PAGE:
“From the ground up:” A former adjunct professor becomes Belmont’s provost

In the office on the second floor of Barbara Massey Hall, there’s a panoramic window overlooking the north campus. From the vantage point of somebody walking in the door, the brick residence halls and ornate gazebos look promotional-packet-perfect.

But from another angle behind the desk, where all the work gets done, the cranes, bulldozers and unfinished buildings are a reminder of Belmont’s constant growth. The rumbles of the machines form an odd symphony with the cheerful chimes of the Bell Tower in the distance.

Sitting comfortably in a black and gold striped armchair, Belmont’s new provost sips a latte and looks out over the campus she’s been a part of for three decades.

When Marcia McDonald arrived at Belmont in 1980, she had just earned her doctorate at Vanderbilt University and was disillusioned with the students she’d been teaching there as a graduate assistant.

“They had a sense that their lives were going to be OK.  College wasn’t going to make all that much of a difference,” McDonald said.  “I got over here and realized that I was teaching students for whom college would make a significant difference.”

This was appealing to McDonald, who grew up learning to fight for change from her grandparents, prominent advocates of the civil rights movement in their small community of DeLand, Fla.

When the Supreme Court ruled on Brown vs. Board of Education in 1954, McDonald’s grandmother realized her colleagues on DeLand’s school board weren’t in a hurry to put the new law into practice.

“She said, ‘This is the law of the land, and Volusia County Schools need to start desegregating, need to start integrating.’  She was pushed off the school board and they had a cross burned in their front yard,” McDonald said.

“Very early on, I got the strong message that we really needed some changes in the county,” she said.

Although McDonald admired her grandparents’ courage, she sometimes needed a break from the politics and fights of the real world.  She escaped to the fictional world of the Nancy Drew mysteries.

“She would go down the steps in the haunted houses and that sort of thing, so that was, I think, fun to see sort of a brave, independent problem solver in Nancy Drew,” she said.

Nancy’s escapades made McDonald see a larger world outside her town.  And as she grew up, she realized she didn’t like what she saw.

In the early 70s, the time of the Kent State Massacre and the Vietnam War, she worked on an English major at Stetson University.  “There was always something to talk about,” McDonald said.

She completed her undergraduate degree in just three years. In 1974, she started her doctorate at Vanderbilt, and she’s called Nashville home ever since.

Though her campus was only a few blocks away, McDonald hadn’t heard much about Belmont beyond its women’s basketball team regularly defeating the Vanderbilt Commodores.  But as a struggling grad student looking to earn some extra money, she jumped at the opportunity to become Belmont’s new adjunct English teacher.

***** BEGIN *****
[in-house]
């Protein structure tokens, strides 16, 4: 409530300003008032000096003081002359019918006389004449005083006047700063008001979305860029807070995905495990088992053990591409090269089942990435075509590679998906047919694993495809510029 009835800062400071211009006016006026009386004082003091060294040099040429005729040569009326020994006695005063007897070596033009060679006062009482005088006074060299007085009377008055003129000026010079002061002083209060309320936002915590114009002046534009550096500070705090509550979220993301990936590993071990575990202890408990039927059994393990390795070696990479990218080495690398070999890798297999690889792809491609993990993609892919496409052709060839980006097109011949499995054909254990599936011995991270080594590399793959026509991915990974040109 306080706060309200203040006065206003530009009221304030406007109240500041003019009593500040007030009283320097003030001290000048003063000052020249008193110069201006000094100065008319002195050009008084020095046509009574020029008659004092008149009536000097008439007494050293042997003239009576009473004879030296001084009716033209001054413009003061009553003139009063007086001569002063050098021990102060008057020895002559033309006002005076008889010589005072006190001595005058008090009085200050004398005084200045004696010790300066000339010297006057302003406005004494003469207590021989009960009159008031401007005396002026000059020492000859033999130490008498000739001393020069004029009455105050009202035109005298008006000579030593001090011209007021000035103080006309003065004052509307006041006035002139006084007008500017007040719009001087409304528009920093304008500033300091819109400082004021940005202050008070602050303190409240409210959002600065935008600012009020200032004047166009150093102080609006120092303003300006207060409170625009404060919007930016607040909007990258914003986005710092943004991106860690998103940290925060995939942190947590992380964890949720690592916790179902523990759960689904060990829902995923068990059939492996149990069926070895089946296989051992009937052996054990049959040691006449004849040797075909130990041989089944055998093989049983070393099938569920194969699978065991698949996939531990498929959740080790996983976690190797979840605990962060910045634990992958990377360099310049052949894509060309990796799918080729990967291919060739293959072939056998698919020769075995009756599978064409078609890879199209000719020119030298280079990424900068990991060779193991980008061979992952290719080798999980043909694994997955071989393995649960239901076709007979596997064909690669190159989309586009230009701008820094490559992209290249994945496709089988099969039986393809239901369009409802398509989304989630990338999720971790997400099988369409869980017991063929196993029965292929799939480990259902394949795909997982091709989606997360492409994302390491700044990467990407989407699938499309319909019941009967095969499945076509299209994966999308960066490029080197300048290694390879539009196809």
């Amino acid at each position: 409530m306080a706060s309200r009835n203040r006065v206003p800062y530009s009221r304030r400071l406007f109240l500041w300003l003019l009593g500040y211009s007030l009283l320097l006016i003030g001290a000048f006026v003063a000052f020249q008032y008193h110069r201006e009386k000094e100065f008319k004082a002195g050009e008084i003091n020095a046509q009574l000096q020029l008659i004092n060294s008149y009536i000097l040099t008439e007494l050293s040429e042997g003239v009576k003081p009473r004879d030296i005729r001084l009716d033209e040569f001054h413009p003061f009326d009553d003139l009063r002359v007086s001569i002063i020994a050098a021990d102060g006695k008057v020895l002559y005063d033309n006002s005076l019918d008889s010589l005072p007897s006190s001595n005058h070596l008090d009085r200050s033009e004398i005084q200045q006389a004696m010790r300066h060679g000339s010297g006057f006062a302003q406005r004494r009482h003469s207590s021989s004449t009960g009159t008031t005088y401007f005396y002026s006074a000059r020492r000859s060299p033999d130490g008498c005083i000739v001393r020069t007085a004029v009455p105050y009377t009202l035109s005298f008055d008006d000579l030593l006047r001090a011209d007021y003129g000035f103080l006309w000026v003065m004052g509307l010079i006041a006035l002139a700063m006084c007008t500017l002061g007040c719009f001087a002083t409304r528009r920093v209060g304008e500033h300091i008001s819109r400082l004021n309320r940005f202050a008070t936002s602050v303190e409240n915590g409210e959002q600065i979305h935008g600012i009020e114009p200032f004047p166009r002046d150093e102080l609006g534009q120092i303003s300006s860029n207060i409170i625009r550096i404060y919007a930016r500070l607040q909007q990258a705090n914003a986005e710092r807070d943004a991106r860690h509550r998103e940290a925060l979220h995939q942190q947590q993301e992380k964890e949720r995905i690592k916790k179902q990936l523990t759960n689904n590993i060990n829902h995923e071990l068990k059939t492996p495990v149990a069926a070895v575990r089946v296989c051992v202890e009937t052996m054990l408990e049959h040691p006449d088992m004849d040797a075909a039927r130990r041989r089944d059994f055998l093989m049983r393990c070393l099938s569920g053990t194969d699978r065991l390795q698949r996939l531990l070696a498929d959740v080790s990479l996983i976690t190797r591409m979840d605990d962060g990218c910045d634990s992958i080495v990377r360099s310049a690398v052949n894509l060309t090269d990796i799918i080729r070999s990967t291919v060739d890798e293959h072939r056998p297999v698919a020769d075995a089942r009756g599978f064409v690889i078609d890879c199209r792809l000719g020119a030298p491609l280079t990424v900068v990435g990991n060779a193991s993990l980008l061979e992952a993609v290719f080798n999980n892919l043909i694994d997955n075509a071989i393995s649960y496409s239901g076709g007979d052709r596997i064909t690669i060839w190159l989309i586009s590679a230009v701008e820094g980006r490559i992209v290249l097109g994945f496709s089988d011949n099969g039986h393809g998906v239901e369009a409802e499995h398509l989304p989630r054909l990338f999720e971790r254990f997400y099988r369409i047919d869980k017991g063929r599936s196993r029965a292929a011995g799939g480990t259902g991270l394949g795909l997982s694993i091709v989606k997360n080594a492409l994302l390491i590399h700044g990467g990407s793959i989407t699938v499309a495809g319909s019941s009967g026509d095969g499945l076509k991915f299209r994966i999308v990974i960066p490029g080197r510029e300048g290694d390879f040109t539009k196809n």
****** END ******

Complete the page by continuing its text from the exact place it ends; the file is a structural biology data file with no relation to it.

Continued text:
She scheduled an interview with Jan Wilson, an engaging, cultured woman who was the chair of the English department.

“Her first question was, ‘What is the purpose of a Christian university?’ and I remember thinking, ‘Wait a minute, I thought I was supposed to talk about English,’” said McDonald.

Wilson’s challenge caught her off guard, and suddenly Belmont seemed like an exciting place to start her career.

She loved the classes she taught and the way the professors genuinely cared about their students.  In the close-knit English department, McDonald became friends with John Paine, another young professor who started the same year.

“Even back then, she had the same faculty that I admire in her so much today, the ability to listen to people – and just listen,” said Paine.

When Wilson retired several years later, Paine asked McDonald to share the chair position with him on a rotating basis, giving McDonald her first taste of an administrative role.

McDonald said she blames Paine for her switch to “the dark side,” and he joked he’s more than happy to take a little bit of the credit for her success.

Since then, McDonald has served in both teaching and administrative positions.  Though Paine hasn’t seen his old friend as much as he’d like since she left the department, he’s proud of how she’s gotten where she is.  “She fully understands Belmont from the ground up,” he said.

Over the past 30 years, McDonald has seen the university nearly triple in size, yet she said she’s stayed with Belmont because, at its core, it’s always been the same.

“Our student population has changed; our faculty has changed, but that commitment to be a place where students can learn and where the student learning is what we care most about, that is important,” she said.  “In a day and age where universities and colleges have to be very thoughtful about what they do in order to stay viable, we have found a way to establish our footprint so that we’ll be here a long time.”

And in 2009, when the university needed a new provost to walk it through the next steps of growth, the selection committee realized they already had the perfect candidate on campus—a brave, independent problem solver who had a window into the heart and soul of Belmont long before she ever took the job.


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